Records rewritten in first phase
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With the first phase of the FIFA U-17 World Cup Korea 2007 drawing to a close on Sunday, FIFA.com takes a look at the teams and the players who rewrote the record books over the course of 36 matches.

Milestone goals
Nine minutes into his side's Korea 2007 campaign, Mykell Bates scored the 1,100th goal in FIFA U-17 World Cup history to give USA an early lead against Tajikistan, who nonetheless recovered to become the only one of seven newcomers to win on their tournament debut. The River City Clash defender's maiden effort did add another milestone to the collection of USA, from whom Ryan Soroka netted the event's 1,000th goal at Peru 2005 and Ben Crawley its 100th 20 years ago in Canada.

Korea 2007's century goal went to Macauley Chrisantus, who finished the first phase as the competition's leading marksman on five goals. The Nigerian striker will now have one eye on Frenchman Florent Sinama-Pongolle's nine-goal competition record, which he set at Trinidad and Tobago 2001.

When it comes to landmark strikes, though, none jump off the page as conspicuously as Brazil's opening goal on Korean soil. When Fabinho got off the mark after an astonishing nine seconds against New Zealand, not only did he unseat his compatriot and Peru 2005 standout Celsinho as the FIFA U-17 World Cup's fastest-ever scorer, but he recorded the quickest goal in the history of FIFA finals tournaments, dropping Hakan Sukur's 11-second strike for Turkey against Korea Republic in the 2002 FIFA World Cup™ third place playoff into the runners-up position.

Team triumphs
The African pair of Nigeria and Tunisia managed to progress to the knockout phase with 100 percent records. It was, in fact, the third time that the West Africans had achieved the feat, following their perfect starts in 1993 and 2001. For their part, Tunisia joined a club which already included Australia (1985), Brazil (1991, 1997, 2001), USA (1991), Ghana (1993, 1995), Argentina (1995, 2003), Spain (1997), Turkey (2001) and the Nigerians.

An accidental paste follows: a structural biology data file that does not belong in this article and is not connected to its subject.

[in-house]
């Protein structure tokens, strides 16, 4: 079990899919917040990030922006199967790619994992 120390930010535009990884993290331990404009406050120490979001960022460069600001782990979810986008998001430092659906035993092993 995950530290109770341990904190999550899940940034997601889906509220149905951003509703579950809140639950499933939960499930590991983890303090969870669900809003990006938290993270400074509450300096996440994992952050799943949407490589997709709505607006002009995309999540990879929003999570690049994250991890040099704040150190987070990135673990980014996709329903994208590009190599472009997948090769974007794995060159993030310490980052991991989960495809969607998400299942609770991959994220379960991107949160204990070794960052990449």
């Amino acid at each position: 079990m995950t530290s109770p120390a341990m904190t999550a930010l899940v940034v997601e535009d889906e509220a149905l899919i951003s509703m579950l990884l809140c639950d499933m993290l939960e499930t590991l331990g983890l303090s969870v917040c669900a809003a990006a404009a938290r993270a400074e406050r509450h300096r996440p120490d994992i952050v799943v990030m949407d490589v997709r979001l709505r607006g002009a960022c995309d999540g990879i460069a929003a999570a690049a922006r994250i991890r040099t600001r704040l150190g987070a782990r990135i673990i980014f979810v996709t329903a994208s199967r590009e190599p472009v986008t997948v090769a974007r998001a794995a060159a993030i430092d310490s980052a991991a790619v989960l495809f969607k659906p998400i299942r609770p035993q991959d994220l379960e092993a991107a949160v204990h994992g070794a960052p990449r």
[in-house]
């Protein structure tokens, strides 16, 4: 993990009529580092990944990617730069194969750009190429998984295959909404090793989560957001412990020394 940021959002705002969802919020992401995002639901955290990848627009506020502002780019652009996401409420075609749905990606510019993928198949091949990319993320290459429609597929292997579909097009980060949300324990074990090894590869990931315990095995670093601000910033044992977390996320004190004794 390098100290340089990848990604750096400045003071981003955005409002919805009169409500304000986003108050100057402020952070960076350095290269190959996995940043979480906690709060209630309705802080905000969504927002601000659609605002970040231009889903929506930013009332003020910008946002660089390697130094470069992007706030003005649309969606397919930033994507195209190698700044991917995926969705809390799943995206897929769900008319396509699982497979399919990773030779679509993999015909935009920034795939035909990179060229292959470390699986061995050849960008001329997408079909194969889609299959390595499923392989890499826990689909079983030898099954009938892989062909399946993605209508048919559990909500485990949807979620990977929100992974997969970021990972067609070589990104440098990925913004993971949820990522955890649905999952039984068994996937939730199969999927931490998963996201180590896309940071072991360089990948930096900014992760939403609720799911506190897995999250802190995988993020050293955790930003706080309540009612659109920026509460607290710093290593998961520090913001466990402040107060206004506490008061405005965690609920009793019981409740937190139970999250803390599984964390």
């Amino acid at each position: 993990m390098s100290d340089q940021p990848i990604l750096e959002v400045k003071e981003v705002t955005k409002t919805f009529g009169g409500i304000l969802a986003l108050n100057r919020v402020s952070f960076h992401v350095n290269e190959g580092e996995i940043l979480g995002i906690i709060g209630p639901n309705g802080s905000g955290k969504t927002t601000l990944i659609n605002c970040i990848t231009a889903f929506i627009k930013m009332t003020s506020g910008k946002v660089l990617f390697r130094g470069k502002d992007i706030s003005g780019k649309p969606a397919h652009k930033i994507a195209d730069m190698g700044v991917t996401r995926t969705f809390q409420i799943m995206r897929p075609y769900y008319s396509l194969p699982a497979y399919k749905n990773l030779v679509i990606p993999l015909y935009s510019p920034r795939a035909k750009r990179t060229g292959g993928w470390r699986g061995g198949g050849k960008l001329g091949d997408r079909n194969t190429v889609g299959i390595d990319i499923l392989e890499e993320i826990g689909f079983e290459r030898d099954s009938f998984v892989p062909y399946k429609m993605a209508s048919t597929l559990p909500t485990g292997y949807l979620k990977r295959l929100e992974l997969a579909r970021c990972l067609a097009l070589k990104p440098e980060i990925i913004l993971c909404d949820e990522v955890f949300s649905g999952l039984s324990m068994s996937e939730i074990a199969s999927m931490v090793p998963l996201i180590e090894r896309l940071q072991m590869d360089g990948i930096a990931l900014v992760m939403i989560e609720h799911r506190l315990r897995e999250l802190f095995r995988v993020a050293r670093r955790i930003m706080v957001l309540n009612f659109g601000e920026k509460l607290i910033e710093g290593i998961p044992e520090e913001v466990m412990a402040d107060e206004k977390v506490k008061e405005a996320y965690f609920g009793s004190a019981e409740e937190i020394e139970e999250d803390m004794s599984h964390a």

Peru became only the fifth side to finish the first phase having failed to concede, following in the footsteps of Nigeria (1985, 1989, 1993), Hungary (1985), Brazil (1991, 1995), Argentina (1995, 1997, 2003). Brazil led the way for goals scored during the group stage, the Seleção's 14-goal haul supassed only by Spain's return of 17 in three games at Egypt 1997.

Despite the three-time champions' free-scoring expolits, Group F, which comprised Germany, Ghana, Colombia and Trinidad and Tobago, yielded the most goals. Moreover, the 29 the quartet posted between them was the joint-second best a first phase pool has produced, outranked only by the 32 netted in Group B at Egypt 1997.

There has also been no shortage of late drama in the 36 matches to date. Of the 122 goals scored, 25 have arrived in the last ten minutes of matches. As the old saying goes, 'it ain't over till it's over'. The 16 remaining teams would be advised to take heed of this as they go in search of glory.